Based in Oregon, USA Coffman Labs is the brainchild of Damon Coffman a classically trained violinist and physicist (that classic combination) whose stated aim is to “create products that reproduce the natural sound experienced during live performance”. Damon comes from a background in developing and patenting specialised medical passive monitoring devices and was involved in creating a visual stethoscope which allowed cardiac care decisions to be made by medical assistants in rural 3rd World countries.
Expectations are High!!!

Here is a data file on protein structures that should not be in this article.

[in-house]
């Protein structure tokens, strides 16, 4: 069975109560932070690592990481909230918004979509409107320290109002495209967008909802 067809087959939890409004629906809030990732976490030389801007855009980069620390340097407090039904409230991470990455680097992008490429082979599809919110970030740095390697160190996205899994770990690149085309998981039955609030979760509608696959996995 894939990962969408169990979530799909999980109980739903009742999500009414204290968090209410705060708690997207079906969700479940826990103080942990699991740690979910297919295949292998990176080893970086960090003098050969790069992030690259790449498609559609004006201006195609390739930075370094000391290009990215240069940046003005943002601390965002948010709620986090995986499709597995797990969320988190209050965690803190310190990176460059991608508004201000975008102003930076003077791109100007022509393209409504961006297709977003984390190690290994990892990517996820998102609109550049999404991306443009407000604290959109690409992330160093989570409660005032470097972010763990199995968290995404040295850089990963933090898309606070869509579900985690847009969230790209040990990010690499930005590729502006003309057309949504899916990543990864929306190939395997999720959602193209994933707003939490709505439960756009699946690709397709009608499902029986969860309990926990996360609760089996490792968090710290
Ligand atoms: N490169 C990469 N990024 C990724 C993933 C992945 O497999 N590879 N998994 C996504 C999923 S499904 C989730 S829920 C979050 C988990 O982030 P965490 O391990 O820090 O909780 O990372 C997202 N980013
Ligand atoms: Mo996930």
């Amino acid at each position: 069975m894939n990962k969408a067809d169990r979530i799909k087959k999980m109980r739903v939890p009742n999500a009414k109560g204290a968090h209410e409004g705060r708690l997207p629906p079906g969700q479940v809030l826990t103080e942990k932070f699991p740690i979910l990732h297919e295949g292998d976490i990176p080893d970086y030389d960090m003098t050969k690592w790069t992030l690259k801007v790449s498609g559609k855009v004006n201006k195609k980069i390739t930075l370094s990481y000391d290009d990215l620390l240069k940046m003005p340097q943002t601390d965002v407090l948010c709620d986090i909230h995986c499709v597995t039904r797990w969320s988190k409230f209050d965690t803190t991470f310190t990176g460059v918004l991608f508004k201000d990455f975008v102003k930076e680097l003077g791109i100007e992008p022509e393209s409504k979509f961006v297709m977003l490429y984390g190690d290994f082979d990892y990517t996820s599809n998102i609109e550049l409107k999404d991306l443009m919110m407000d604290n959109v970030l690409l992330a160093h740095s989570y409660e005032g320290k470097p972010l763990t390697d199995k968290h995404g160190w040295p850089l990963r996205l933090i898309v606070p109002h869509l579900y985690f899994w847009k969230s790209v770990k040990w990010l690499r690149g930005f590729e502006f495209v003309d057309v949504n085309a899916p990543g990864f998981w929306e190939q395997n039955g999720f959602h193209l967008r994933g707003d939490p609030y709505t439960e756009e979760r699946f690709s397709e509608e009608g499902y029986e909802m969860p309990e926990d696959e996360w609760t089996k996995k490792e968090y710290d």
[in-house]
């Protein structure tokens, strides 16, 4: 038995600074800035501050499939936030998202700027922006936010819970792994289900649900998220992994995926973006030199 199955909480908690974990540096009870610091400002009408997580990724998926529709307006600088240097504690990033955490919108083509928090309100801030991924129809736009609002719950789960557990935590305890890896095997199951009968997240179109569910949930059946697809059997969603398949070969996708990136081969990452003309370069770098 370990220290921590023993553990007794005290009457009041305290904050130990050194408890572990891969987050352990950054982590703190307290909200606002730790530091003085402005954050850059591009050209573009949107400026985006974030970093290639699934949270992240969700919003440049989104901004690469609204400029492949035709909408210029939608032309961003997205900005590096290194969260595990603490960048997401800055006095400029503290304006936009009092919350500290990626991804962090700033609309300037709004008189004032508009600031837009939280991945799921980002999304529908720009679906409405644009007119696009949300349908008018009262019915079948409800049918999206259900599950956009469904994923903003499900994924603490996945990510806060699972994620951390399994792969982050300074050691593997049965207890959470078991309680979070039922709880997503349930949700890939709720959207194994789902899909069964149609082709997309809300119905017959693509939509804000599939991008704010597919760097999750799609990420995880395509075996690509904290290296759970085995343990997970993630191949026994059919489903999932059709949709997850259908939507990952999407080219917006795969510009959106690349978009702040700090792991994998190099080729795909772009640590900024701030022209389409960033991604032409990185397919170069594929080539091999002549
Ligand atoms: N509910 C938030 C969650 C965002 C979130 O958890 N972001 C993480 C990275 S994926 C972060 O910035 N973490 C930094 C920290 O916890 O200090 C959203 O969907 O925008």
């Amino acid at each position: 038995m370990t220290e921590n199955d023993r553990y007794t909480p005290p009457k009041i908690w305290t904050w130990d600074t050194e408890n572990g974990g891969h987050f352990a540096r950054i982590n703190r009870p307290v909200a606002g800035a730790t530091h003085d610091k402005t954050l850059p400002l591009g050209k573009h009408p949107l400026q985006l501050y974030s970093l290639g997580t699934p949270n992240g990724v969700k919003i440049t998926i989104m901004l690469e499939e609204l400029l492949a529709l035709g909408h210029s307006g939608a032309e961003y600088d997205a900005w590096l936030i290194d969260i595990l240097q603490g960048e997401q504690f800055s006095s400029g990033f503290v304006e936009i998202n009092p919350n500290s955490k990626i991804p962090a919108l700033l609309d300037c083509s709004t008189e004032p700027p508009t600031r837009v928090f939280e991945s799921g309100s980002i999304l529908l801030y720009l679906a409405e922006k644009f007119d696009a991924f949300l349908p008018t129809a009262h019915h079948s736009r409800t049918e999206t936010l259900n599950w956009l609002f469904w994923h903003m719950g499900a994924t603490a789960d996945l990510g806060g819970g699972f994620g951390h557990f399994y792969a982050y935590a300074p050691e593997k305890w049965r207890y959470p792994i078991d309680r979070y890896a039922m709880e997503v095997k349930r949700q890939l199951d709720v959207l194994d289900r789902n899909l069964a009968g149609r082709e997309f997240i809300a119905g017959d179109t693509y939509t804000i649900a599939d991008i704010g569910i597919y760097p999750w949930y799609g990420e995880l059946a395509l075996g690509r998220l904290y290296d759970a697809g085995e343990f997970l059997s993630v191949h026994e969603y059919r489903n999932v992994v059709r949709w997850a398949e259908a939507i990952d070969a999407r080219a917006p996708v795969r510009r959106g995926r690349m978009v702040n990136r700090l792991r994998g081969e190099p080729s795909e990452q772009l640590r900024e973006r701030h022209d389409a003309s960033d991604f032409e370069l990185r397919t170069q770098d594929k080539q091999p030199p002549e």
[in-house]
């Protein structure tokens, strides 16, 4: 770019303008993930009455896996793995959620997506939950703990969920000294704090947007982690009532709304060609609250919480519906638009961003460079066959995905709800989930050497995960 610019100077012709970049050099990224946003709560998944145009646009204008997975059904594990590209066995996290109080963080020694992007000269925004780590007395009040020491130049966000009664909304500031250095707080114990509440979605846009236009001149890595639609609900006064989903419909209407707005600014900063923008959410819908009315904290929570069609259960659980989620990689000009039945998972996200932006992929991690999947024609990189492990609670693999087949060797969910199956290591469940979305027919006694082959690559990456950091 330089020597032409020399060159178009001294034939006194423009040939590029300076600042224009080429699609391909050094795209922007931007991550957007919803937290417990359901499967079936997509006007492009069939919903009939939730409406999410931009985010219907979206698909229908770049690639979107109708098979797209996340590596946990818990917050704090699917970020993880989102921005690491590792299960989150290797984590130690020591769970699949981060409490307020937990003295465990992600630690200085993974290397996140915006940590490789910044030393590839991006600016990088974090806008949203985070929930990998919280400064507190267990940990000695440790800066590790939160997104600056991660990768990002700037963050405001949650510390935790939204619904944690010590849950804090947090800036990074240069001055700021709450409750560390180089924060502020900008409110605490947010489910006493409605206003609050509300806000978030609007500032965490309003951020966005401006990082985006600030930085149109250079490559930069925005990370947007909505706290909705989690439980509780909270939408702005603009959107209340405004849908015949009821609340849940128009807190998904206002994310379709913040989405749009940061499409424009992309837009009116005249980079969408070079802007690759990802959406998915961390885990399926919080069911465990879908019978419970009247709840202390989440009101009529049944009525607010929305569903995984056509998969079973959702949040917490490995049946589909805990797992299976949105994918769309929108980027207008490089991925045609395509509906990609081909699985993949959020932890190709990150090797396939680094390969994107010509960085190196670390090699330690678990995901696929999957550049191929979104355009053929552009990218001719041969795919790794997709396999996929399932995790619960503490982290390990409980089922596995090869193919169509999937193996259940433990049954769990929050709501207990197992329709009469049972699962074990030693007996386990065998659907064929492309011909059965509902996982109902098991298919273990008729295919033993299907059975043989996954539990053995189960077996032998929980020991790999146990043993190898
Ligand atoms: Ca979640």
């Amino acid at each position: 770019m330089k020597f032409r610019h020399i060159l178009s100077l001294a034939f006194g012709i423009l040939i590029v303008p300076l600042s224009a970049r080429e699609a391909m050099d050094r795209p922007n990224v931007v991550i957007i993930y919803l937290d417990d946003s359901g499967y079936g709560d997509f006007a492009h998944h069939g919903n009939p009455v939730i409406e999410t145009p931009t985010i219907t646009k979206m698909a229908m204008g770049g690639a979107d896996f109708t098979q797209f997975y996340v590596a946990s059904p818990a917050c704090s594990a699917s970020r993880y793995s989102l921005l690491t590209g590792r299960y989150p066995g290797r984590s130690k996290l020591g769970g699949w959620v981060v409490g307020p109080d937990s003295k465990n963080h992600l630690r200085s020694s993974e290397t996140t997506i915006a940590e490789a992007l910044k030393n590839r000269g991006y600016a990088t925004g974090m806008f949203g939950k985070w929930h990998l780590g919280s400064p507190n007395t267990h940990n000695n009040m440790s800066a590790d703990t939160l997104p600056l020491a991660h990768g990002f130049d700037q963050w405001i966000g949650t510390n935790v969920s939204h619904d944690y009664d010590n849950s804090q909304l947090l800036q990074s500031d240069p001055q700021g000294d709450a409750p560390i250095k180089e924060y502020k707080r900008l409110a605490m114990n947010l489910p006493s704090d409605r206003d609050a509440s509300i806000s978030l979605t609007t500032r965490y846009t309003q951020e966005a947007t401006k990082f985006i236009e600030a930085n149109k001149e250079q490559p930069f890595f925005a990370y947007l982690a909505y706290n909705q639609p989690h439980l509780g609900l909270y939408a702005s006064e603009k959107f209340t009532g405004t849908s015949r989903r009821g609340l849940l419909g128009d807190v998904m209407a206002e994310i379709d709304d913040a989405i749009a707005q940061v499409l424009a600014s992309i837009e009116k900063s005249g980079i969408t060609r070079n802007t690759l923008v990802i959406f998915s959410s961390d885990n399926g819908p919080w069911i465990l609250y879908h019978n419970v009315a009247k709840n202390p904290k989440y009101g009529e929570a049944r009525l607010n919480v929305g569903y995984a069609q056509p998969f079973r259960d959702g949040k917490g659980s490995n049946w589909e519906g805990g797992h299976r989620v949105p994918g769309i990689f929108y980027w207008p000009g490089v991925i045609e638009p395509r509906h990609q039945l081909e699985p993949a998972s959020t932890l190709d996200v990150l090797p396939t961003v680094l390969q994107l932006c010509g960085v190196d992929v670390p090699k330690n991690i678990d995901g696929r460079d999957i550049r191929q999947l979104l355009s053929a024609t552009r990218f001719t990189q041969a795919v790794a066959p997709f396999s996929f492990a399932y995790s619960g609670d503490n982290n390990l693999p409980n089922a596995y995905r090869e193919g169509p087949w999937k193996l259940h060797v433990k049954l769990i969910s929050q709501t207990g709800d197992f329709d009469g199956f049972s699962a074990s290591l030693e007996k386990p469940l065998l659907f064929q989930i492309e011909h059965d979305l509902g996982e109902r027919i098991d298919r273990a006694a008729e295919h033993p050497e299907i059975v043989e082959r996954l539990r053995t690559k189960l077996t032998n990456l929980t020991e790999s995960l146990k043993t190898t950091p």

So knowing what we had learned about the history of Coffman Labs and the background of the main character behind the brand expectations were naturally very high when the unit arrived for review. A quick read of the instructions – there’s a specific sequence to follow when turning the unit on and off – and it was plumbed into the system and left to warm up for a while. We settled back to listen to music through this new wunderkind on the block only to look at each other and say “this doesn’t sound right”. Perhaps it needs more warming up so we persevered. Nope, this thing sounds screechy and positively headache inducing and we were of a mind that Damon, given his violin background, had tuned it specifically for this instrument …surely not. I contacted Damon and explained that I didn’t think I could review the preamp as it didn’t reach our benchmark and he suggested there may be a problem with the power supply and so sent out a new rectifier tube…nope, still the same problem. We popped it in front of different amps, we tried different sources and still the same.